Not surprisingly my take on this is slightly different than yours, Bob.

Yes, I agree, that in the world of PC, this ad would surely be filed under "things that could be construed as offensive to certain religious groups." And also, it's certainly true that no one would be interested in running such an ad directed to liberals of other faiths. Liberal Baptists just form their own denominations. Liberal Muslims (if there are very many) usually maintain a pretty low profile and keep their critiques of Islam pretty silent. So, yes, it's true for varying reasons, that there is a double standard where Catholicism is concerned. Our institution is the most immune to the influence of modernity, so this sort of thing is pretty predictable--and not very new. "The only good Catholic is a bad Catholic" is hoary trope from the 60's after all.

But I'm a little more reluctant in this case to play the bigotry card. The basic thrust of the ad--using liberal cliches to pointedly ask liberal Catholics why they remain in a Church that they disagree with--just provocatively raises the same issues that many of us have been asking for years. Why o why do Catholics who reject the Church on so many important issues insist on staying and causing trouble for the rest of us?

Indeed you wrote a recent piece pointedly asking dissenting Catholics whether it was finally time to give up their attempts to change the Church and quietly find another denomination more to their liking. I did the same when I asked whether the Catholic Church was far too big.

Frankly when I first read this ad in the NY Times, I laughed, thinking that it might have been written by conservative Catholics with a delicious sense of irony, trying at long last to appeal to the dissident Catholic on his own terms to have the courage to man up and do the honest thing and leave.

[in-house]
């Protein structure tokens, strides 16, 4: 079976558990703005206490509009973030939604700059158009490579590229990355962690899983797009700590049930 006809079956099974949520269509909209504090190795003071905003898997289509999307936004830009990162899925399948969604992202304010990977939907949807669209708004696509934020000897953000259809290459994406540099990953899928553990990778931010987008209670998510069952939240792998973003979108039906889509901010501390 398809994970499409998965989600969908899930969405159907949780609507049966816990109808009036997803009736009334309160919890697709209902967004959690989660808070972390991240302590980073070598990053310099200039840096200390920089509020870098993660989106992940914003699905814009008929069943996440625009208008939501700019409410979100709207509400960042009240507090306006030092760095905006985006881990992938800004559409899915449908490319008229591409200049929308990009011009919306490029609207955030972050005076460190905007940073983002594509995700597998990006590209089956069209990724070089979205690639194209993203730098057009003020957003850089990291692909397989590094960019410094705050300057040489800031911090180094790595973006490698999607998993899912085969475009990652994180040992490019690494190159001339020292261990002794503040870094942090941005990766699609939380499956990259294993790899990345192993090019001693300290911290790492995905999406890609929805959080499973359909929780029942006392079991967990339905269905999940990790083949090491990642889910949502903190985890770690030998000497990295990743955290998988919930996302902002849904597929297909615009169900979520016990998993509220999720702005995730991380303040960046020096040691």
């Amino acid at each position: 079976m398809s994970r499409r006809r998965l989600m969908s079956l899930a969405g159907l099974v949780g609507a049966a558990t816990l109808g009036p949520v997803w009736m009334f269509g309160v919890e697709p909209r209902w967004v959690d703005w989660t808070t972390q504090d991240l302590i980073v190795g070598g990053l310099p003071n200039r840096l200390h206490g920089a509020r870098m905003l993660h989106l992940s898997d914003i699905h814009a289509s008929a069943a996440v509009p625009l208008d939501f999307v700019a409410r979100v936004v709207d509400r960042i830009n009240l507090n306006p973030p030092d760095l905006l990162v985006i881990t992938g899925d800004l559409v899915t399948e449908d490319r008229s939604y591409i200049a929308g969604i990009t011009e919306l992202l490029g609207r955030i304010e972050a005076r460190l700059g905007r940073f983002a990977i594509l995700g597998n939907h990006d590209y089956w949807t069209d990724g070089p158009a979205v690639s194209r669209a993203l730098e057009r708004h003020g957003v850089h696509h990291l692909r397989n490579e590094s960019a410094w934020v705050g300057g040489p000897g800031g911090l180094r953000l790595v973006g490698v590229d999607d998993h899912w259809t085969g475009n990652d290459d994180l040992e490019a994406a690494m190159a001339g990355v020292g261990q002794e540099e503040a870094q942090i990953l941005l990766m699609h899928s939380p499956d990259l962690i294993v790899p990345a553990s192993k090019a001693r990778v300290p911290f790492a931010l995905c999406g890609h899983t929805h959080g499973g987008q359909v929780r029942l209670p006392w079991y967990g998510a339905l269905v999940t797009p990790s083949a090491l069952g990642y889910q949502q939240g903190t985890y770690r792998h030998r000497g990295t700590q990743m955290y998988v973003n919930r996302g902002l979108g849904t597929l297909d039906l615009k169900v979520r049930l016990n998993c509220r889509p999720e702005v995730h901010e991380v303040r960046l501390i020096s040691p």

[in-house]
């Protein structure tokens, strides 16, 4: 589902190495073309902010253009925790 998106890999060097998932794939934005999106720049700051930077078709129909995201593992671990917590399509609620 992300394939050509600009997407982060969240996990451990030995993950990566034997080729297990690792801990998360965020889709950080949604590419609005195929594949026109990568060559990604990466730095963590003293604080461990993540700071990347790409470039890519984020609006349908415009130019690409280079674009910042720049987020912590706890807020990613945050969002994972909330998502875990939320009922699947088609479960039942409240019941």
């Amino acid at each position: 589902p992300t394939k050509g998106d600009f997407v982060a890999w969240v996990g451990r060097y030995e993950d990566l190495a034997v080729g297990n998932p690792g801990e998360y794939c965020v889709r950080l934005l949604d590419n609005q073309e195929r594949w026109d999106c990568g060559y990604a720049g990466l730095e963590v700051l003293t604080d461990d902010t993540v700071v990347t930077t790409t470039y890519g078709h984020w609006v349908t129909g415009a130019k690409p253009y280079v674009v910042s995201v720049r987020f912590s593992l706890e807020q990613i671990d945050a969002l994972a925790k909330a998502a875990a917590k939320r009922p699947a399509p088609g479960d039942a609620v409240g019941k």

My takeaway from this: Catholics who routinely reject Church teachings are often much closer intellectually to atheists. And now it is the atheists themselves who have pointed this out! And if the Church is provoking atheist groups to spend the money to launch an ad campaign like this, she must be doing something right.

PS Dionne did post a reaction!
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written by Patrick, May 14, 2012
I switched to Google News + an RSS feed reader (for blogs) and haven't looked back...
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written by Robert Royal, May 14, 2012
Pete - Where was EJ's post? Since I don't see the paper anymore I missed it. And I think you're taking this sort of affront entirely too casually. Yes, it's common, but no less an outrage for that. And after we've gotten used to this, what's next? These people won't stop until they've essentially elminated the Church from American life.
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written by Jacob , May 14, 2012
I agree on all counts.

It doesn't make me feel like celebrating when once relatively trustworthy news sources descend into naked bigotry. I am more sad that two newspapers I respected as a child have made an industry of demonizing and belittling my faith. The fact that they seem dangerously close to bankruptcy doesn't hurt too bad given the way they've treated religious people. But still I'm more sad to have lost friends than I am happy to see my enemies dying.